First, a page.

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In Support Vector Machine, why is it a quadratic programming problem instead of a linear programming problem to obtain the optimal separating hyperplane. I only find, in book references, that the author choose the quadratic, my question is why????

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Because the optimal separating hyperplane between classes of data

\begin{equation} D(\mathbf{x})=\mathbf{w}^T\mathbf{x} + b = c \quad \quad -1 < c < 1, \end{equation}

is found by minimizing the objective function

\begin{equation} \begin{split} Q(\mathbf{w})&=\frac{1}{2} ||\mathbf{w}||^2\\ \mathrm{w.r.t } & \quad y_i(\mathbf{w}^T\mathbf{x}_i + b) \geq 1,\\ \end{split} \end{equation}

which is linear in the inequality contraint but is a quadratic objective function due to the squared term. The square of the Euclidean norm $||\mathbf{w}||$ makes the optimization problem "quadratic programming." The quadratic objective function with inequality constraints results in a function value that is unique, but the solutions are nonunique.

There's also a definition in optimization theory:

Definition: An optimization problem for which the objective function, inequality, and equality constraints are linear is said to be a linear program. However, if the objective function is quadratic while the constraints are all linear, then the optimization problem is called a quadratic program.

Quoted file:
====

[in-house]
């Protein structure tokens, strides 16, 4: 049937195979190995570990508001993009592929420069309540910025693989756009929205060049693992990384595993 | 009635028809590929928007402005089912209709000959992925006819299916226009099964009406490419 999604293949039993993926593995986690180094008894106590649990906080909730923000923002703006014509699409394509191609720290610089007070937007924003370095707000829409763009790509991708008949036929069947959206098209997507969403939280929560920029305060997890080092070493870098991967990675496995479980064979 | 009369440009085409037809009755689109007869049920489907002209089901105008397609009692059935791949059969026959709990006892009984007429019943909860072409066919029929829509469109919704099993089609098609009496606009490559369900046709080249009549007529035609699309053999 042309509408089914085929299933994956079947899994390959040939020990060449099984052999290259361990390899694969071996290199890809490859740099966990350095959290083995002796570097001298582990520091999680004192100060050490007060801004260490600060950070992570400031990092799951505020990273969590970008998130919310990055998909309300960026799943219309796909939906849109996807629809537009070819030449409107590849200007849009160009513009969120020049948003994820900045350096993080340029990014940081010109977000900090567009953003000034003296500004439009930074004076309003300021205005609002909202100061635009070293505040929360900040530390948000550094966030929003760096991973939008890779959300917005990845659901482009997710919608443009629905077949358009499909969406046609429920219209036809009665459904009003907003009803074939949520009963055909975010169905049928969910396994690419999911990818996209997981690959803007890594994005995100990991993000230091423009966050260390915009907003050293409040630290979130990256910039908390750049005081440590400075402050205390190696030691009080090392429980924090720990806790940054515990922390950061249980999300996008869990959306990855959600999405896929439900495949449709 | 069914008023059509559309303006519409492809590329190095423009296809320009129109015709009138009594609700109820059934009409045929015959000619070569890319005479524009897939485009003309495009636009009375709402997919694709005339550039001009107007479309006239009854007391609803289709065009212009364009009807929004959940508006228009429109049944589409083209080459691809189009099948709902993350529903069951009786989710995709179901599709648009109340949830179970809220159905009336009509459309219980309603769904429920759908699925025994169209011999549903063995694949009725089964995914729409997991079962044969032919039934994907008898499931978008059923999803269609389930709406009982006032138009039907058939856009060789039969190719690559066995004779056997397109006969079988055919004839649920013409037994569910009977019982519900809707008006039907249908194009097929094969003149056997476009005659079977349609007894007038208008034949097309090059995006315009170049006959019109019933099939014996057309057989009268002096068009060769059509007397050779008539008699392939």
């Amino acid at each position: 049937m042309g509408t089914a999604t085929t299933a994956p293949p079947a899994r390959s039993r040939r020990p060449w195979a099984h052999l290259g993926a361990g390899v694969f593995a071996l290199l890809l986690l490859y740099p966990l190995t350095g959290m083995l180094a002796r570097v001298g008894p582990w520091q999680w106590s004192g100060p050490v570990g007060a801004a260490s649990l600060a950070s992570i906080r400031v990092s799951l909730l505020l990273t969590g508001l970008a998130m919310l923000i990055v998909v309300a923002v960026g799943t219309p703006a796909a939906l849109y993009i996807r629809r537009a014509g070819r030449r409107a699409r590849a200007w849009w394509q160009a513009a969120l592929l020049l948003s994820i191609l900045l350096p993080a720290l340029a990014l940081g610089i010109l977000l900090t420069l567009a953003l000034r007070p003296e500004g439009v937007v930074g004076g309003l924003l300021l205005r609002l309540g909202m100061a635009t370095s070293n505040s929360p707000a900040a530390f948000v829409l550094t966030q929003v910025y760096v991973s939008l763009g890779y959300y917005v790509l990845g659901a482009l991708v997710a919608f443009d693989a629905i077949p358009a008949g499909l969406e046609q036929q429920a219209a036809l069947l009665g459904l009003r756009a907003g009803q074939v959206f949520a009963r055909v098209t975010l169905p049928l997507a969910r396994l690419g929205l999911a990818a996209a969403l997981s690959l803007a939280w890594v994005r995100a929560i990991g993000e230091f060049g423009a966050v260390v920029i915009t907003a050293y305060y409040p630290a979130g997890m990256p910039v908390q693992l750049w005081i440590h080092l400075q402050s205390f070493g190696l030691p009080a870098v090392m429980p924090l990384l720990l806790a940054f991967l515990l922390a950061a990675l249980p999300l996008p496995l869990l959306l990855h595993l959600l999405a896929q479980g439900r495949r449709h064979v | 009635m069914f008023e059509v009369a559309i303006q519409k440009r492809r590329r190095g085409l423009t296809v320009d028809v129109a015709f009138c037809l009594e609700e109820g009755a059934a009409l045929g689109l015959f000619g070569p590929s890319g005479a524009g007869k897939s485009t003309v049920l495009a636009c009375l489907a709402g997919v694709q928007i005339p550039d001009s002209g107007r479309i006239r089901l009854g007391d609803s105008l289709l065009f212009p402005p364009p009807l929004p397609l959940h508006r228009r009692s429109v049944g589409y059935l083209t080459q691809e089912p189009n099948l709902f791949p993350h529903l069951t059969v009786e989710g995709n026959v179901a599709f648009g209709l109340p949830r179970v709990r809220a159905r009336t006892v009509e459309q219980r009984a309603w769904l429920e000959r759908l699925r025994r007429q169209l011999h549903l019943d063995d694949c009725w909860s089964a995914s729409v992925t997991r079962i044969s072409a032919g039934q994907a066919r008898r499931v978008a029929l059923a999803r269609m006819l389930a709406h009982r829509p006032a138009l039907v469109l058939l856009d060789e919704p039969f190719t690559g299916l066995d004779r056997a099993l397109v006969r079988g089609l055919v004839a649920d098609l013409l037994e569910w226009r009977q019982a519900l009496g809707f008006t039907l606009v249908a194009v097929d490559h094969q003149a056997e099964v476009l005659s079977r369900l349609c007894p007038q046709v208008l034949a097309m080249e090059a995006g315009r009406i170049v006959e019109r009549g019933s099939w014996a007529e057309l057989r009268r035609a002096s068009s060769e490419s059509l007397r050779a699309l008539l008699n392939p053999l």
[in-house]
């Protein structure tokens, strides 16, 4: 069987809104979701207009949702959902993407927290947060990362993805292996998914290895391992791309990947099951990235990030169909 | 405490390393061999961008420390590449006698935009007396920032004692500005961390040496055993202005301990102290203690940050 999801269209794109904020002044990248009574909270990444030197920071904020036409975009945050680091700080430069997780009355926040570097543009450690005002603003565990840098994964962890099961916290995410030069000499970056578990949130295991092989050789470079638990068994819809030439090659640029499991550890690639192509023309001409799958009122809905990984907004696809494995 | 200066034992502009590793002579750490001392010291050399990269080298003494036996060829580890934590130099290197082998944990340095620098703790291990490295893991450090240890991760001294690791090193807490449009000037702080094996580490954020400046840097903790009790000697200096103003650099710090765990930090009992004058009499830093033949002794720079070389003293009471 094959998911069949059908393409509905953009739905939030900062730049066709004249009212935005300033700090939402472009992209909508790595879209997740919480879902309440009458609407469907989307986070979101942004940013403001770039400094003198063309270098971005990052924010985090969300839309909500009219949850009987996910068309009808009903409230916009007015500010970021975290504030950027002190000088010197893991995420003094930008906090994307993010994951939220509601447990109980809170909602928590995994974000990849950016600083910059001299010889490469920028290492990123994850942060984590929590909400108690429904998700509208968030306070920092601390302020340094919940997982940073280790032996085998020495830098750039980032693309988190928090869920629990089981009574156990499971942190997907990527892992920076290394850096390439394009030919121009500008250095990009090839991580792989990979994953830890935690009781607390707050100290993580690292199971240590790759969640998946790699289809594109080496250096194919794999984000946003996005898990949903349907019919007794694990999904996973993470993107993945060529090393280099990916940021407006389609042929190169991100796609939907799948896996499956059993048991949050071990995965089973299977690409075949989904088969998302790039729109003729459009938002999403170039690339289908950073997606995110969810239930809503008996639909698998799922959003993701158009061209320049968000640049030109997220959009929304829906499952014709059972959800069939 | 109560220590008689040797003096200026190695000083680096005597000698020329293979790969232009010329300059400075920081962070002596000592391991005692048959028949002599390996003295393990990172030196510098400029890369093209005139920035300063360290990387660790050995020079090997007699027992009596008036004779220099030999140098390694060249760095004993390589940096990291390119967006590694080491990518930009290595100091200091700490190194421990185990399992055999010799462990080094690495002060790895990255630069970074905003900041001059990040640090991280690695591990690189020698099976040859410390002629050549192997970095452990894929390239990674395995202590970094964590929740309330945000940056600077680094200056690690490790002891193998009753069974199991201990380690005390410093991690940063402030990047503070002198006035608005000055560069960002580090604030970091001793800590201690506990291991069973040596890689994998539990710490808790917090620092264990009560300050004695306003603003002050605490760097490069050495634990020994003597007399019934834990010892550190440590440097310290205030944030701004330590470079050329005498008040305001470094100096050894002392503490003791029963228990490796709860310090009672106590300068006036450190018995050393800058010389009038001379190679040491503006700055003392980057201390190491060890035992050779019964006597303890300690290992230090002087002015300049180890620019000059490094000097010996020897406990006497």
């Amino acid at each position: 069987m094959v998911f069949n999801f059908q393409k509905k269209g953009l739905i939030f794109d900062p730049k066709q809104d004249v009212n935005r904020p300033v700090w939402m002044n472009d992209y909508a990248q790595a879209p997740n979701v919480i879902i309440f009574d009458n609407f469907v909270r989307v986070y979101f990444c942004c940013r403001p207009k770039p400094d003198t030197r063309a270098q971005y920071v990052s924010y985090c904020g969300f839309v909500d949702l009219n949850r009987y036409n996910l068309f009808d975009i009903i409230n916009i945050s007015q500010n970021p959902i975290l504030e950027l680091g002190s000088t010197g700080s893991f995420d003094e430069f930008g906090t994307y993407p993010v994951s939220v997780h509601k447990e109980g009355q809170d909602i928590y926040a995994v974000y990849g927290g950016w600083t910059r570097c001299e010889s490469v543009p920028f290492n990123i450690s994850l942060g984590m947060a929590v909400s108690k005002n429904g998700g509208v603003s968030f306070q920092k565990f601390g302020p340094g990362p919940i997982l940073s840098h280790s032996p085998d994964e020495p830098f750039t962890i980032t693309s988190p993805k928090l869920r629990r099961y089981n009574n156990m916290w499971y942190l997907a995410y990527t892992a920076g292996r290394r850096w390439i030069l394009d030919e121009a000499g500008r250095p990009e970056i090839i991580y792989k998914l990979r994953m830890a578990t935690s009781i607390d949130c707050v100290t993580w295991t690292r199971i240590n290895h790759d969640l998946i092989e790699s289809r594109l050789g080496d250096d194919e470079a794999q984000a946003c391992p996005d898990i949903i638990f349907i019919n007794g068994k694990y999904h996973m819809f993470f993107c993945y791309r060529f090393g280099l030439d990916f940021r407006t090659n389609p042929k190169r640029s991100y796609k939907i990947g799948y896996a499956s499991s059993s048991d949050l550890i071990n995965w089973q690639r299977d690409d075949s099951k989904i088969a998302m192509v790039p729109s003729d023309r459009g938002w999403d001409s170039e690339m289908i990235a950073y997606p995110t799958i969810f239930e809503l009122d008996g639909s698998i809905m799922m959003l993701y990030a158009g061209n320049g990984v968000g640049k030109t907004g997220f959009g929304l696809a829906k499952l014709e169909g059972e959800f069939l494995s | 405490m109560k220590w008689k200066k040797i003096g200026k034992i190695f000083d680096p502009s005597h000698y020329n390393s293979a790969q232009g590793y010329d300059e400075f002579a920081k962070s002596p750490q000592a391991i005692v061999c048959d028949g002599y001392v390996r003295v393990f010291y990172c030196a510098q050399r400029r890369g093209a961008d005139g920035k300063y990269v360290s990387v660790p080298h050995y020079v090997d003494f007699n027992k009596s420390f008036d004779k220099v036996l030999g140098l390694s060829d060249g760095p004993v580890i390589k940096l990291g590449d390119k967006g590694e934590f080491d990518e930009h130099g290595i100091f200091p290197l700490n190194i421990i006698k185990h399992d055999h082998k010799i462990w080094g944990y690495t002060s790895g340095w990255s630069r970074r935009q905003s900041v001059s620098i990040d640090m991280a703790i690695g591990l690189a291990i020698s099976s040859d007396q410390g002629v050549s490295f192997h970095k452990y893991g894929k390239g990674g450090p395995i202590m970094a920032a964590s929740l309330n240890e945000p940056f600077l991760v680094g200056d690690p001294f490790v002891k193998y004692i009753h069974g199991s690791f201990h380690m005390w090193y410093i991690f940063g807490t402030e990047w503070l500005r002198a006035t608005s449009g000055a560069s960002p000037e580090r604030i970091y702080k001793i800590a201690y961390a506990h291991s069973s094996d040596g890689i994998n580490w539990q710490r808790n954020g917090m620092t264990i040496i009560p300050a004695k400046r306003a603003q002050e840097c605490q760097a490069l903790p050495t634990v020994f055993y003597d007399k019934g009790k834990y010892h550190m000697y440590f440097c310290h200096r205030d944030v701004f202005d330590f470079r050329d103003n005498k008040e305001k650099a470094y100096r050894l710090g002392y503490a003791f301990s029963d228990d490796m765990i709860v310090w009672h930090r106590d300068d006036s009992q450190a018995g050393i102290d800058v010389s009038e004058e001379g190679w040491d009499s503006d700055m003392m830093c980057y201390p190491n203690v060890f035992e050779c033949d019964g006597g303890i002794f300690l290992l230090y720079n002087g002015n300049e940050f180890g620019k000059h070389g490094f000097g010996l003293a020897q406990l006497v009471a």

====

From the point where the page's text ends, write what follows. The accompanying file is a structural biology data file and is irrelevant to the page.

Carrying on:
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In order to find an optimal separating hyperplane, the norm of the weight vector $||\overline{w}||$ should be minimized, subject to constraints $y_i(\overline{w} \cdot \varphi(x_i) + b) ≥ 1 − \xi_i$, $\xi_i \geqslant 0, i=1,\dots, l$ (see here).

While it's technically possible to minimize $\mathcal{l}^1$-norm $||\overline{w}|| = \sum_i^n |w_i|$ (i.e. to solve linear programming problem) instead of $\mathcal{l}^2$ norm (quadratic problem), the $l^1$-approach has a number of disadvantages over the $l^2$:

(a) the solutions for $l^1$-norm minimization problem lack stability,

(b) the solution isn't unique,

(c) it's harder to provide computationally efficient method for $l^1$-minimization, as compared to $l^2$-minimization.

On the other hand, while the solution of $l^1$-minimization problem is more robust to outliers than of the corresponding $l^2$ problem, this doesn't play a great role specifically for SVMs, since there's a very small chance for an outlier to become a support vector.

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    $\begingroup$ Another point of interest: since the L1 norm is not invariant under rotation, this SVM would have the weird property of changing when you rotated your data set; i.e. the separating slab would not rotate along with the data points. $\endgroup$ – Matthew Drury Jul 22 '17 at 22:15

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